Robert Torricelli

  Male      American      Politician

  Born : Aug 27, 1951  

About Author

Robert Guy Torricelli (born August 27, 1951), nicknamed "the Torch," is an American politician who served as the United States senator from New Jersey from 1997 to 2003 and a member of the U.S. House of Representatives from New Jersey's 9th district from 1983 to 1997. From 1999 to 2000, he served as the chairman of the Democratic Senatorial Campaign Committee.

Raised in Franklin Lakes, New Jersey, the son of a librarian and an attorney, Torricelli's interest in politics was fueled by history lessons that he took from his mother's school library. As a teenager he visited Georgia to see the reality of segregation and traveled to Israel to visit the holy city of Jerusalem. He earned a Bachelor of Arts and a Juris Doctor at Rutgers University and a Master of Public Administration at Harvard University. While at Rutgers, he was elected class president his junior and senior year and worked on Brendan Byrne's 1973 campaign for governor and as deputy legislative counsel to Governor Byrne.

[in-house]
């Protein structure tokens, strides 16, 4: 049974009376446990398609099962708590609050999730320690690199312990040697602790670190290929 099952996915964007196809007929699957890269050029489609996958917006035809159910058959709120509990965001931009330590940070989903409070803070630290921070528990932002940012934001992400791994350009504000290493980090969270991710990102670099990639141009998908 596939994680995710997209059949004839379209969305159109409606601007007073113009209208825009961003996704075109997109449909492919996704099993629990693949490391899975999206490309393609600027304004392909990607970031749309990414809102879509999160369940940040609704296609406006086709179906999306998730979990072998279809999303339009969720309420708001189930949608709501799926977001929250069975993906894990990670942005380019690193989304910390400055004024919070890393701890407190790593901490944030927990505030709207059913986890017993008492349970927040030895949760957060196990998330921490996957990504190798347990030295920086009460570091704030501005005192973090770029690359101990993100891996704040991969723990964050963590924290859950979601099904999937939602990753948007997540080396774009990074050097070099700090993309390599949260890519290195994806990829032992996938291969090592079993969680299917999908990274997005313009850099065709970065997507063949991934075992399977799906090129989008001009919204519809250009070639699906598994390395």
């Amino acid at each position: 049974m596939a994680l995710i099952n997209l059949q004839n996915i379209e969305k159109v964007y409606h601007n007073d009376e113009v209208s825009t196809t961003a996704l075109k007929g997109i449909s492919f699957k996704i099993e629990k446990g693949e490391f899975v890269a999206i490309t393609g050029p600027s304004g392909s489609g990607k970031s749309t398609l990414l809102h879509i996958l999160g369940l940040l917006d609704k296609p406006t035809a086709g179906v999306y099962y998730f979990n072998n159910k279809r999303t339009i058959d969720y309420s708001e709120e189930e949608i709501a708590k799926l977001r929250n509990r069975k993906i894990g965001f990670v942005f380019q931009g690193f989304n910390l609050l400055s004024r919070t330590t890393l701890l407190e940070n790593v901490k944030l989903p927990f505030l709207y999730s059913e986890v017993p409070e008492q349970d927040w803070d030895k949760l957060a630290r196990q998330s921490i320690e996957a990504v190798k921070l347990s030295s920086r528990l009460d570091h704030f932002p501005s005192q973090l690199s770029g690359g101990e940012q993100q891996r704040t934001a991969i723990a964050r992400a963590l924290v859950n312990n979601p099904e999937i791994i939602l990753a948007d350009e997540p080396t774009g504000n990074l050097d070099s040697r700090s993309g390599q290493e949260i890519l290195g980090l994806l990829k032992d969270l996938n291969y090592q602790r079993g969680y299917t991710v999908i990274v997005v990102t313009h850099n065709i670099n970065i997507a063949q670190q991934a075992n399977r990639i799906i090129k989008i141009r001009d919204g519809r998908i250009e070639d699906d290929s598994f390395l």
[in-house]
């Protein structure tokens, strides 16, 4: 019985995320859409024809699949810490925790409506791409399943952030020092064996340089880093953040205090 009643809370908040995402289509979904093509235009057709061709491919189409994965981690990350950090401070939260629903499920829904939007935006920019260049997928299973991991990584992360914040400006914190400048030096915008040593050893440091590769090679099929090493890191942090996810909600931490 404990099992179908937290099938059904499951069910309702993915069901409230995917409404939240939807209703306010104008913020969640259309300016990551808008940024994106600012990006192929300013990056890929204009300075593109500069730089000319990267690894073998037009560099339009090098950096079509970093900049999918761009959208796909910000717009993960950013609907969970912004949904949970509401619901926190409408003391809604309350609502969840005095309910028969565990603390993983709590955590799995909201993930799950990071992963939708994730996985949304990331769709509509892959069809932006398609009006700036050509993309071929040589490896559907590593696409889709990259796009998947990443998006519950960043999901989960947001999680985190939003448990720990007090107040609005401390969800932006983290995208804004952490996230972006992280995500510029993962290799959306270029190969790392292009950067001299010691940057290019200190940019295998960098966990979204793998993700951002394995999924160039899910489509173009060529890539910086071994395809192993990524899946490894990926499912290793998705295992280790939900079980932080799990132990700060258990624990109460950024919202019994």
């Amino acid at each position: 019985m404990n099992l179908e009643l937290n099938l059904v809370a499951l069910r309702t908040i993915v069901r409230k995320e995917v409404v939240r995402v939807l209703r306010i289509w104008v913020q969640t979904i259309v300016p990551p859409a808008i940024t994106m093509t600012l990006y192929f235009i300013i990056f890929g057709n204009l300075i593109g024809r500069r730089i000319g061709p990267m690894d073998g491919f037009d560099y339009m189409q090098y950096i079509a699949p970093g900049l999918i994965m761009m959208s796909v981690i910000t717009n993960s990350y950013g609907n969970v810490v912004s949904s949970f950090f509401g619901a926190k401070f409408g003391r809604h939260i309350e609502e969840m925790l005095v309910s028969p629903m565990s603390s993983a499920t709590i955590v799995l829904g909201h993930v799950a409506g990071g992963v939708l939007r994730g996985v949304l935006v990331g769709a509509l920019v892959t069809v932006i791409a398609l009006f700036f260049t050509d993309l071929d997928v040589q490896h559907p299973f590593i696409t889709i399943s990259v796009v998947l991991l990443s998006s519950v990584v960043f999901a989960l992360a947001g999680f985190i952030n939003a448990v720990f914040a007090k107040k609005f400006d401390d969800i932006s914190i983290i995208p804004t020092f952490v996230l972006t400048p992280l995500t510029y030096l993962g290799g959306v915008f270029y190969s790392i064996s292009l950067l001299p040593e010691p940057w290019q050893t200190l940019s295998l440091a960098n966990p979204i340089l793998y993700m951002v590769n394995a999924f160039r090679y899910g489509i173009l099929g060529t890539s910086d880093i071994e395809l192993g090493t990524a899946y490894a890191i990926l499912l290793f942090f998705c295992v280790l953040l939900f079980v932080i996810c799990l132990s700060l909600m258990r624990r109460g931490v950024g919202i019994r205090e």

During the Carter administration, Torricelli served as a counsel to Vice President Walter Mondale. He was a member of the Rutgers University Board of Governors from 1977 to 1982. In 1982, he was elected to the 98th United States Congress and for each successive Congress until 1996, when he was elected to the United States Senate. In the Senate, Torricelli was a member of the Governmental Affairs Committee, Finance Committee, and Rules Committee.

Torricelli helped rewrite federal bankruptcy rules, assuring federal financing for hospitals. A leading voice for tax cuts, he was the author of the provisions reducing taxes for middle income families and making college tuition tax deductible. He obtained over $1 billion in federal funding for the construction of affordable housing in New Jersey. Additionally, Torricelli established the federal urban park restoration program and secured funding for law enforcement and education, leading to the addition of thousands more police officers and reductions in class sizes...

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